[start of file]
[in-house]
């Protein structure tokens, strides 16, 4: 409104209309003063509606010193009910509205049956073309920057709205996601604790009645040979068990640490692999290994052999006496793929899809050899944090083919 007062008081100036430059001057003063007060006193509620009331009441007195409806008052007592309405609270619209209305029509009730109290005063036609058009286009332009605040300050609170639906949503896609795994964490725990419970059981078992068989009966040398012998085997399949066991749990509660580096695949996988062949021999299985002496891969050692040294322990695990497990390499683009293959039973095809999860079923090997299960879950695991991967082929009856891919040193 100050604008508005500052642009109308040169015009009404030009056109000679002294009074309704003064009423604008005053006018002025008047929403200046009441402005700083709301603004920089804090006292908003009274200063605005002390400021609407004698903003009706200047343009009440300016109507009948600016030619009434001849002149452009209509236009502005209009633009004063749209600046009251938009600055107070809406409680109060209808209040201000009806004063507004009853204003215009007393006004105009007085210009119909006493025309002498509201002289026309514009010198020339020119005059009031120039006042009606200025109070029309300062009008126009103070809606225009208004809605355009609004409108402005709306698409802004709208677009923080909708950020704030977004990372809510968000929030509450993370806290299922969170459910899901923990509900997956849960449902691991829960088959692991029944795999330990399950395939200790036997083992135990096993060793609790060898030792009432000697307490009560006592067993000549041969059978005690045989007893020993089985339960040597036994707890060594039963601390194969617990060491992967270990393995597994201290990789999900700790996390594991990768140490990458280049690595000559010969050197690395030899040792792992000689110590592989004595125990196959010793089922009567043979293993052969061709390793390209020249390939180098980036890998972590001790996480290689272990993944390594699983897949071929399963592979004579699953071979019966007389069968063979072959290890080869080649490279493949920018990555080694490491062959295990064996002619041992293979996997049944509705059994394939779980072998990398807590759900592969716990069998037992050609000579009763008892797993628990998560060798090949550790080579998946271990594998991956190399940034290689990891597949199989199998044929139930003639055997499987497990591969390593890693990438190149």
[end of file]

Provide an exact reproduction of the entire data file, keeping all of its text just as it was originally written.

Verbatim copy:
[in-house]
């Protein structure tokens, strides 16, 4: 409104209309003063509606010193009910509205049956073309920057709205996601604790009645040979068990640490692999290994052999006496793929899809050899944090083919 007062008081100036430059001057003063007060006193509620009331009441007195409806008052007592309405609270619209209305029509009730109290005063036609058009286009332009605040300050609170639906949503896609795994964490725990419970059981078992068989009966040398012998085997399949066991749990509660580096695949996988062949021999299985002496891969050692040294322990695990497990390499683009293959039973095809999860079923090997299960879950695991991967082929009856891919040193 100050604008508005500052642009109308040169015009009404030009056109000679002294009074309704003064009423604008005053006018002025008047929403200046009441402005700083709301603004920089804090006292908003009274200063605005002390400021609407004698903003009706200047343009009440300016109507009948600016030619009434001849002149452009209509236009502005209009633009004063749209600046009251938009600055107070809406409680109060209808209040201000009806004063507004009853204003215009007393006004105009007085210009119909006493025309002498509201002289026309514009010198020339020119005059009031120039006042009606200025109070029309300062009008126009103070809606225009208004809605355009609004409108402005709306698409802004709208677009923080909708950020704030977004990372809510968000929030509450993370806290299922969170459910899901923990509900997956849960449902691991829960088959692991029944795999330990399950395939200790036997083992135990096993060793609790060898030792009432000697307490009560006592067993000549041969059978005690045989007893020993089985339960040597036994707890060594039963601390194969617990060491992967270990393995597994201290990789999900700790996390594991990768140490990458280049690595000559010969050197690395030899040792792992000689110590592989004595125990196959010793089922009567043979293993052969061709390793390209020249390939180098980036890998972590001790996480290689272990993944390594699983897949071929399963592979004579699953071979019966007389069968063979072959290890080869080649490279493949920018990555080694490491062959295990064996002619041992293979996997049944509705059994394939779980072998990398807590759900592969716990069998037992050609000579009763008892797993628990998560060798090949550790080579998946271990594998991956190399940034290689990891597949199989199998044929139930003639055997499987497990591969390593890693990438190149």